Money laundering increases inflation and damages the economy

8 Tetor, 20220

For many months, prices have been kept under pressure by the markets of the goods we import, not simply because our economy has produced more, but because the economy is not as free and open as in the countries where the market is most influenced. mostly from supply and demand.
In Albania, the market is not fully open, but in addition, this year it is also limited in the right to give and take freely. One reason that has influenced a lower inflation than the surrounding countries has been the inhibition of the energy market showing us the Albanian economy is still at backward levels in relation to the level of energy market freedom that other countries have.
As a rule, inflation occurs if the money supply increases faster than economic output under normal economic circumstances. Inflation can also be influenced by factors beyond the money supply, which is provided either by the Central Bank in the form of printing more money than the market needs, or by dirty/informal money.

Not wanting to deal in this analysis with the direct monetary supply (excess money printing) by the Central Bank, a topic which we have dealt with in several series of analyzes with different perspectives, in this case we will analyze the impact that comes to the market from the supply monetary from money laundering.
This topic is interesting as it is related to the current political initiative of the Socialist Party for the approval of fiscal amnesty.
One of the most frequent comments on the negative effects of the fiscal amnesty, both from local and foreign experts, but also from the organizations and embassies of the partner countries, those of business in the country and representatives of the opposition, is the significant risk of informal money laundering, which can gain a lot of ground from this law.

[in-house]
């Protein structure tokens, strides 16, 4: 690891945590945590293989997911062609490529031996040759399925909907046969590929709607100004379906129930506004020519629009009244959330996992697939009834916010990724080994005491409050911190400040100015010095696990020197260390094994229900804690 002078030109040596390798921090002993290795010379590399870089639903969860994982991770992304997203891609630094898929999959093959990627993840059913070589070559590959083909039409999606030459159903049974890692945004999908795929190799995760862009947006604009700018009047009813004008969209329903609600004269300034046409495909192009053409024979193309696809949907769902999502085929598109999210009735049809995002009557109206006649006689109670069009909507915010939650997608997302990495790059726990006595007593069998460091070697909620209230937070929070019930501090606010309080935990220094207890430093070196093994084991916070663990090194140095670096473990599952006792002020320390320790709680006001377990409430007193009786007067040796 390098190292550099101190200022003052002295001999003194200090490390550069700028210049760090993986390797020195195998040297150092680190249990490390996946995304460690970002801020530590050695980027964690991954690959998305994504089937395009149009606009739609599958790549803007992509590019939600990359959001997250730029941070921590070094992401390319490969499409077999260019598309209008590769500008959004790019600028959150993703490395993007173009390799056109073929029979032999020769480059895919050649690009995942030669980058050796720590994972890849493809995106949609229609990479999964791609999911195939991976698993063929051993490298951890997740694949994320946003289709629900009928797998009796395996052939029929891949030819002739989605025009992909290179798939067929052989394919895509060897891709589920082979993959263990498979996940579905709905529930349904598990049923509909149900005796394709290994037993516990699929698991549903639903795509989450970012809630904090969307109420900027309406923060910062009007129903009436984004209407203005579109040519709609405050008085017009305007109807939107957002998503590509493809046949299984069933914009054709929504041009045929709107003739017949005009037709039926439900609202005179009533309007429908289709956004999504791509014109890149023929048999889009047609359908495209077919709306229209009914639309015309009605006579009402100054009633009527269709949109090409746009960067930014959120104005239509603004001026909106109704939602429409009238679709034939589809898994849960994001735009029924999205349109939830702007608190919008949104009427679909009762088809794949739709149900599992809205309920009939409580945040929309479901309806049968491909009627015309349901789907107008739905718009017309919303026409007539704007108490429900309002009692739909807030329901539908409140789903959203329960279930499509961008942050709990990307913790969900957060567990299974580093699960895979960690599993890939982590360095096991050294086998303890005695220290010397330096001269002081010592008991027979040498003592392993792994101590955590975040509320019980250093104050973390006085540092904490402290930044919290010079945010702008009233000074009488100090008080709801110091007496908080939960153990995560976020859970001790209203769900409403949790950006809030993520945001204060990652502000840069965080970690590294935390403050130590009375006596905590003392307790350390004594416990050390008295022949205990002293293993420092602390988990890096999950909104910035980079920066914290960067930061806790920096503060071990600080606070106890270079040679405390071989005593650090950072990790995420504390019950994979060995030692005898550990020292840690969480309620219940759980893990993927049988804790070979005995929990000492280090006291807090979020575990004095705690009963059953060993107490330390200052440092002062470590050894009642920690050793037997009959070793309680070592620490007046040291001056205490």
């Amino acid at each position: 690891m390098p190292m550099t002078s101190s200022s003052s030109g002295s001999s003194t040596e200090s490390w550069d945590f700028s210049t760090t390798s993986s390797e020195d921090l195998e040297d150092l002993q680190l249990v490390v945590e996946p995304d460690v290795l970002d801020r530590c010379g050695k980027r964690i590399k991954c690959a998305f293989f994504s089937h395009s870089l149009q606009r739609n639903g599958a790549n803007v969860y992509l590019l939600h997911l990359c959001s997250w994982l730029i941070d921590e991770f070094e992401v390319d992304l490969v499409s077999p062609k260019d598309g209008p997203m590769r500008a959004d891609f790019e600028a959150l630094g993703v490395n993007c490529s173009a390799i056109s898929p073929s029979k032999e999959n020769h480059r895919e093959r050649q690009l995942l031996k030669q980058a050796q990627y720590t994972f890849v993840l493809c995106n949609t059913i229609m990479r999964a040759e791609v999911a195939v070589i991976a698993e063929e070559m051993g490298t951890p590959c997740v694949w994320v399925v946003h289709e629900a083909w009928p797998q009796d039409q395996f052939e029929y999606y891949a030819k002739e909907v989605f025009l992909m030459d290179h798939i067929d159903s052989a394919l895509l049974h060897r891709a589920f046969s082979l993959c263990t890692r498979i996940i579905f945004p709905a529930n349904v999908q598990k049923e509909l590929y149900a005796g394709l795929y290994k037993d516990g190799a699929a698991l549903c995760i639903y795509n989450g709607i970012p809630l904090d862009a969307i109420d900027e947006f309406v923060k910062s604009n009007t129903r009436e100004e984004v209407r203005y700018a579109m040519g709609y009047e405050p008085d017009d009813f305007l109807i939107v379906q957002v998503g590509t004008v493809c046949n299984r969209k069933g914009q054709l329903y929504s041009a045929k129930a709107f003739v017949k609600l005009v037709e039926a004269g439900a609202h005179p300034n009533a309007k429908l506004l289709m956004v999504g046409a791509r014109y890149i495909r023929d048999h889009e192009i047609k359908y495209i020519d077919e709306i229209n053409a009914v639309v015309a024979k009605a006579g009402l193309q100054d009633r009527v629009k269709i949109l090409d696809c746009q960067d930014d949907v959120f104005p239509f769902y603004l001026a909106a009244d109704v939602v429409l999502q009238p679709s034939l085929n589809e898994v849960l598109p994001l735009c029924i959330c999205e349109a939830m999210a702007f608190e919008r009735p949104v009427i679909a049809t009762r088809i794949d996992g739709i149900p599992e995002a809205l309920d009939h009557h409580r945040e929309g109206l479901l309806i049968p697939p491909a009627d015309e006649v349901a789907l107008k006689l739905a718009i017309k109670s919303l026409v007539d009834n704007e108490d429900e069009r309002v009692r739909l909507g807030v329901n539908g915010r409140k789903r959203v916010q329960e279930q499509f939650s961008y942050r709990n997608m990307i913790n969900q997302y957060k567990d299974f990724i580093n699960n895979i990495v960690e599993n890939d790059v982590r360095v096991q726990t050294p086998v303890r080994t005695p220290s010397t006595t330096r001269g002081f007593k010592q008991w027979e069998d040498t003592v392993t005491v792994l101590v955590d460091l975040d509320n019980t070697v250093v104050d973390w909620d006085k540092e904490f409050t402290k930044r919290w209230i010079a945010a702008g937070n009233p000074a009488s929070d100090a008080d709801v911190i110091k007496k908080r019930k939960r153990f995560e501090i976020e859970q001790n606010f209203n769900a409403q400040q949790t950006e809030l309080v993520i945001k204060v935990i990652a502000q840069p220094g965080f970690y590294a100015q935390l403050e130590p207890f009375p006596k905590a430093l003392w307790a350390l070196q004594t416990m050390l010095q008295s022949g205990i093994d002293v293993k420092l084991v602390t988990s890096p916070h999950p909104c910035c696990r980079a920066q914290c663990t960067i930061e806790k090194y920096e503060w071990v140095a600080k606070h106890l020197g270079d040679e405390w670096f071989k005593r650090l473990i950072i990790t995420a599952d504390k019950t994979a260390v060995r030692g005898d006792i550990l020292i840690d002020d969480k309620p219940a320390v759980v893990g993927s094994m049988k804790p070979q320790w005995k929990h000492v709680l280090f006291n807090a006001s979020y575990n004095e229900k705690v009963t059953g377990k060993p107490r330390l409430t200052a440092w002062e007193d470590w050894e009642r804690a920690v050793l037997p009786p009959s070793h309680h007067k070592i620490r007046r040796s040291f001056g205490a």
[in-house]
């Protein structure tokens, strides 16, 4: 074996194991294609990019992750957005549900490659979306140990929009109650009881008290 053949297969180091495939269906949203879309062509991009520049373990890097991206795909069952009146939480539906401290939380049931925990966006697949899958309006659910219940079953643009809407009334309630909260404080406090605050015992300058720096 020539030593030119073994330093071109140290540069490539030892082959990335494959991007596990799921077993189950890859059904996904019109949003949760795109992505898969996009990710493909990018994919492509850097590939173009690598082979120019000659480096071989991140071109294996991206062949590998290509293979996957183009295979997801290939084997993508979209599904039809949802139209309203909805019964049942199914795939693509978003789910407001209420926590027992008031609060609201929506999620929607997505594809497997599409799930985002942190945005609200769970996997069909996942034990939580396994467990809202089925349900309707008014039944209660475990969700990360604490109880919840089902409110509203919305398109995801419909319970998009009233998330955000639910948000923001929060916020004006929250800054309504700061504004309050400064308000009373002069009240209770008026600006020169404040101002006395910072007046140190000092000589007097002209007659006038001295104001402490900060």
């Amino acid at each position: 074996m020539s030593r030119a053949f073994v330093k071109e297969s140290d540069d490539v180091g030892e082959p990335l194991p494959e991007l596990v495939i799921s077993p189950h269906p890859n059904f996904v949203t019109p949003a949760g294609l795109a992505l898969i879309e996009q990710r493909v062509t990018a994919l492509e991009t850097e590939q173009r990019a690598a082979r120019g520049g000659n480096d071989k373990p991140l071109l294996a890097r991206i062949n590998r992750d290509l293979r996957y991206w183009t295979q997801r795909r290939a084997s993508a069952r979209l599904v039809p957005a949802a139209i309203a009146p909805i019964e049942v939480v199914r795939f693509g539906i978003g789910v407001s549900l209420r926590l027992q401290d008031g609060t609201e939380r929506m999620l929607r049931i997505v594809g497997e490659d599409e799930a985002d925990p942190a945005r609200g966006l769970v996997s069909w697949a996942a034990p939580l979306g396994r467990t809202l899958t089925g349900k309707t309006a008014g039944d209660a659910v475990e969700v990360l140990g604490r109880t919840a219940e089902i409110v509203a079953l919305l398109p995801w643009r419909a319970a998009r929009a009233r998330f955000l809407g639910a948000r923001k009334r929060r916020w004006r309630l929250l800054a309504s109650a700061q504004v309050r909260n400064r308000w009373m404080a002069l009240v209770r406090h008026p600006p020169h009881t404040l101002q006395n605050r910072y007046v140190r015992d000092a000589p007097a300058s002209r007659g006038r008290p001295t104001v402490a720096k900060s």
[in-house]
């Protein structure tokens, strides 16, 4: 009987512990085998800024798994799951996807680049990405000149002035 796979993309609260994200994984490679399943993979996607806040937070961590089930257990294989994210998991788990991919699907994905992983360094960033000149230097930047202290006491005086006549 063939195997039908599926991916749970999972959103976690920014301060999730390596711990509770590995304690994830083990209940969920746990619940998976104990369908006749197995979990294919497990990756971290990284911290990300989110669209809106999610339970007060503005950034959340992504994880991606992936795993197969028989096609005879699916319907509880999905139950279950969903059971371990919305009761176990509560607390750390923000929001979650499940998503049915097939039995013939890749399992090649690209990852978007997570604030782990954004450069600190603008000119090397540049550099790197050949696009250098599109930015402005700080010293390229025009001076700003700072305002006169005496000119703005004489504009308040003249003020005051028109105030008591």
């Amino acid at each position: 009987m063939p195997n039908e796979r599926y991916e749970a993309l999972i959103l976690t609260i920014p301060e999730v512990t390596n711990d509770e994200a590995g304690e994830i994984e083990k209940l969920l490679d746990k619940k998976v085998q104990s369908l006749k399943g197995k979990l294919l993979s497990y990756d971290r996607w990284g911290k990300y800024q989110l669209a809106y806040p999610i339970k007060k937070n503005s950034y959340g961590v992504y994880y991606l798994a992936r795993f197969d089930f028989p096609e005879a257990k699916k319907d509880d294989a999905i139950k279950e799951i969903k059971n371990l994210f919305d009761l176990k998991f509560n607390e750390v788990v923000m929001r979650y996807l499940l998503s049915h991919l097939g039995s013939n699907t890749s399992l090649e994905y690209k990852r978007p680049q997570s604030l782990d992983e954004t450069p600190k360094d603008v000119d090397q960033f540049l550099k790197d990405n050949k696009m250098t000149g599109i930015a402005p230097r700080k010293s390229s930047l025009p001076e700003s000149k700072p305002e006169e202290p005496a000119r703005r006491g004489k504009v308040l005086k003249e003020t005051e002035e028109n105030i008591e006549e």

If we exclude the direct monetary supply of money, then what does it mean for the market and its prices, and the effect on the consumer, if the money to be circulated in excess is “dirty?”

The preliminary reaction of the effects that may fall on the country is that money laundering increases the demand for money (by increasing the supply), affects interest and exchange rates by making them more volatile and all causes high inflation. The dirty money supply affects the market directly, as it disrupts the current supply flow through the financial resources that come to the market from current economic growth, and just like those dammed rivers, even though they are needed, they disrupt the infrastructure as well. in which they pass. So, the direct primary effect shows that informal money is harmful to the entire economy. On the other hand, spending rates increase due to the uncontrolled and rapid flow of money into the country.

Among some effects that are considered positive are those that affect greater increases in exports and imports, in addition to even higher inflation. In this entry of dirty money, maximum vigilance is needed from the Bank of Albania, so that with its countermeasures in the increase of interest rates, it affects the market to cope with the huge monetary flow. Monetary policy will be adversely affected by these various demands for money caused by black money.
If the demand for money was high at the time of the entry of excessive informal money, then the anti-inflation measures of the Bank of Albania could stabilize the monetary market in the medium term. However, the Albanian financial market has a modest demand in relation to the entry of an additional financial capital from fiscal amnesty of up to 2 billion Euros. Moreover, money laundering can result in erratic shifts in money demand and significant volatility in capital flows and exchange rates, like what the foreign exchange market experienced in the summer of 2022.
In the current case of the money market in the country, we see an indication of the failure of predictability in central bank policy, because of the influence of black money on the demand for money.